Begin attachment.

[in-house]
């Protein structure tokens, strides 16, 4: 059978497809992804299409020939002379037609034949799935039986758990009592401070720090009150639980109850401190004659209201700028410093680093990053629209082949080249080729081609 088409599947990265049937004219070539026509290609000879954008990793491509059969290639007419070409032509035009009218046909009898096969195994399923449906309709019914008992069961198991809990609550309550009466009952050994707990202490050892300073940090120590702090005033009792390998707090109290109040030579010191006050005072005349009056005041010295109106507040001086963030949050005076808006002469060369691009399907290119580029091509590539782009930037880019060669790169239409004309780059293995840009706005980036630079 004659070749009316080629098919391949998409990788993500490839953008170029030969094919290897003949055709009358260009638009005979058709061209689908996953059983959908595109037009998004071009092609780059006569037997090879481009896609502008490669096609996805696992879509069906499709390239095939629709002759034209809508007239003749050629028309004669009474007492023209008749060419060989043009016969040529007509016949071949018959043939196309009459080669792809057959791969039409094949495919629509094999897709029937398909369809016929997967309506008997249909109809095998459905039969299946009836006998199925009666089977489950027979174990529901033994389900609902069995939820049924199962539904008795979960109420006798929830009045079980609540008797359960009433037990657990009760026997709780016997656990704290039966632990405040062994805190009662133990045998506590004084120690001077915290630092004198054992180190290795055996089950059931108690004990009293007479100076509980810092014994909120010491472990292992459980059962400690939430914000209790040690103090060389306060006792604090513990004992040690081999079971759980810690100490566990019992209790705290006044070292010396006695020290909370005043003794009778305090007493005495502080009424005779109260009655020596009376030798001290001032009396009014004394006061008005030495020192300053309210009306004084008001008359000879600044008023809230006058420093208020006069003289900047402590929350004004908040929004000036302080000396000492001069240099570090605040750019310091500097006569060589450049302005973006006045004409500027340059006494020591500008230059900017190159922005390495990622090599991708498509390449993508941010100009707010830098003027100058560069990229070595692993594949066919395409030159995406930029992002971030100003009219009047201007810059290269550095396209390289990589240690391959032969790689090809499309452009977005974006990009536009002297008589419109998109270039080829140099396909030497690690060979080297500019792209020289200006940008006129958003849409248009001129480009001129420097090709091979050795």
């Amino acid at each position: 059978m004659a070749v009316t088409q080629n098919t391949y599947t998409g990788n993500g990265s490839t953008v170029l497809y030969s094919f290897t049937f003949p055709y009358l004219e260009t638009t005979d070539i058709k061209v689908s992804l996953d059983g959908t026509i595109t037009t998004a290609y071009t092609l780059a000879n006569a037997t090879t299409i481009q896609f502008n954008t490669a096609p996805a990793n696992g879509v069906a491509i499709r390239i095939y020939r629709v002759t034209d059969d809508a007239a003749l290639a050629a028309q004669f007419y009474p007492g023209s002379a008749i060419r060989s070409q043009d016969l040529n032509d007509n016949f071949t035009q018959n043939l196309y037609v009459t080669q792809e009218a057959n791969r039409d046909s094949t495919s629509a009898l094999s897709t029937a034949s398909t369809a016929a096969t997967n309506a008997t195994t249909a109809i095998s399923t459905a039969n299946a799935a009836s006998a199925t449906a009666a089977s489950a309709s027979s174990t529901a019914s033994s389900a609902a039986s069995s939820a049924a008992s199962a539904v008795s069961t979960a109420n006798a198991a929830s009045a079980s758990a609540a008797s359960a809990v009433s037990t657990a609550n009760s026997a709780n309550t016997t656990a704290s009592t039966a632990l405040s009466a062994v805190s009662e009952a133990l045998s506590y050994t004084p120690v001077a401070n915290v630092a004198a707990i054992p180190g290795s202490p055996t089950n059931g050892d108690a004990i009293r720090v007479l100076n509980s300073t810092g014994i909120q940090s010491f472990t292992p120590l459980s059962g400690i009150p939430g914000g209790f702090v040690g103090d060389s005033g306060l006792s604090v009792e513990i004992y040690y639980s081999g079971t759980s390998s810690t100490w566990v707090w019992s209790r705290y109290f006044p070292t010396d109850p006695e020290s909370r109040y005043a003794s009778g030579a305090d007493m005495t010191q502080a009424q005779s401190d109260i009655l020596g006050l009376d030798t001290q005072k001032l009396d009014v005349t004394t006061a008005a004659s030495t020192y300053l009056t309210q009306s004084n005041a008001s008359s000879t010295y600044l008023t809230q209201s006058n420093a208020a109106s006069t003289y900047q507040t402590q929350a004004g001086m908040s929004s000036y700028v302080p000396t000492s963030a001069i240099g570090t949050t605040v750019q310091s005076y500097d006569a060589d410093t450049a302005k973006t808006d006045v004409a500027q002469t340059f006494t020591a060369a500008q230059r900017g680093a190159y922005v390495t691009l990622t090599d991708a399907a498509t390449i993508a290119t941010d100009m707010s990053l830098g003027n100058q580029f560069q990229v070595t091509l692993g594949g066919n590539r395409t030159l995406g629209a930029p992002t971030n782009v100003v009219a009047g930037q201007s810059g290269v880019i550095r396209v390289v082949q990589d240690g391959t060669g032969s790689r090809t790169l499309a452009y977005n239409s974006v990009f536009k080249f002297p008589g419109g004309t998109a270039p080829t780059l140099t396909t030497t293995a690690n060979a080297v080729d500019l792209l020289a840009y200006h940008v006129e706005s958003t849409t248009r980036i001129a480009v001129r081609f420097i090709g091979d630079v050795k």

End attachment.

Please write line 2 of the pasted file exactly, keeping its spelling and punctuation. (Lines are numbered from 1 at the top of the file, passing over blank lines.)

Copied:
């Protein structure tokens, strides 16, 4: 059978497809992804299409020939002379037609034949799935039986758990009592401070720090009150639980109850401190004659209201700028410093680093990053629209082949080249080729081609 088409599947990265049937004219070539026509290609000879954008990793491509059969290639007419070409032509035009009218046909009898096969195994399923449906309709019914008992069961198991809990609550309550009466009952050994707990202490050892300073940090120590702090005033009792390998707090109290109040030579010191006050005072005349009056005041010295109106507040001086963030949050005076808006002469060369691009399907290119580029091509590539782009930037880019060669790169239409004309780059293995840009706005980036630079 004659070749009316080629098919391949998409990788993500490839953008170029030969094919290897003949055709009358260009638009005979058709061209689908996953059983959908595109037009998004071009092609780059006569037997090879481009896609502008490669096609996805696992879509069906499709390239095939629709002759034209809508007239003749050629028309004669009474007492023209008749060419060989043009016969040529007509016949071949018959043939196309009459080669792809057959791969039409094949495919629509094999897709029937398909369809016929997967309506008997249909109809095998459905039969299946009836006998199925009666089977489950027979174990529901033994389900609902069995939820049924199962539904008795979960109420006798929830009045079980609540008797359960009433037990657990009760026997709780016997656990704290039966632990405040062994805190009662133990045998506590004084120690001077915290630092004198054992180190290795055996089950059931108690004990009293007479100076509980810092014994909120010491472990292992459980059962400690939430914000209790040690103090060389306060006792604090513990004992040690081999079971759980810690100490566990019992209790705290006044070292010396006695020290909370005043003794009778305090007493005495502080009424005779109260009655020596009376030798001290001032009396009014004394006061008005030495020192300053309210009306004084008001008359000879600044008023809230006058420093208020006069003289900047402590929350004004908040929004000036302080000396000492001069240099570090605040750019310091500097006569060589450049302005973006006045004409500027340059006494020591500008230059900017190159922005390495990622090599991708498509390449993508941010100009707010830098003027100058560069990229070595692993594949066919395409030159995406930029992002971030100003009219009047201007810059290269550095396209390289990589240690391959032969790689090809499309452009977005974006990009536009002297008589419109998109270039080829140099396909030497690690060979080297500019792209020289200006940008006129958003849409248009001129480009001129420097090709091979050795």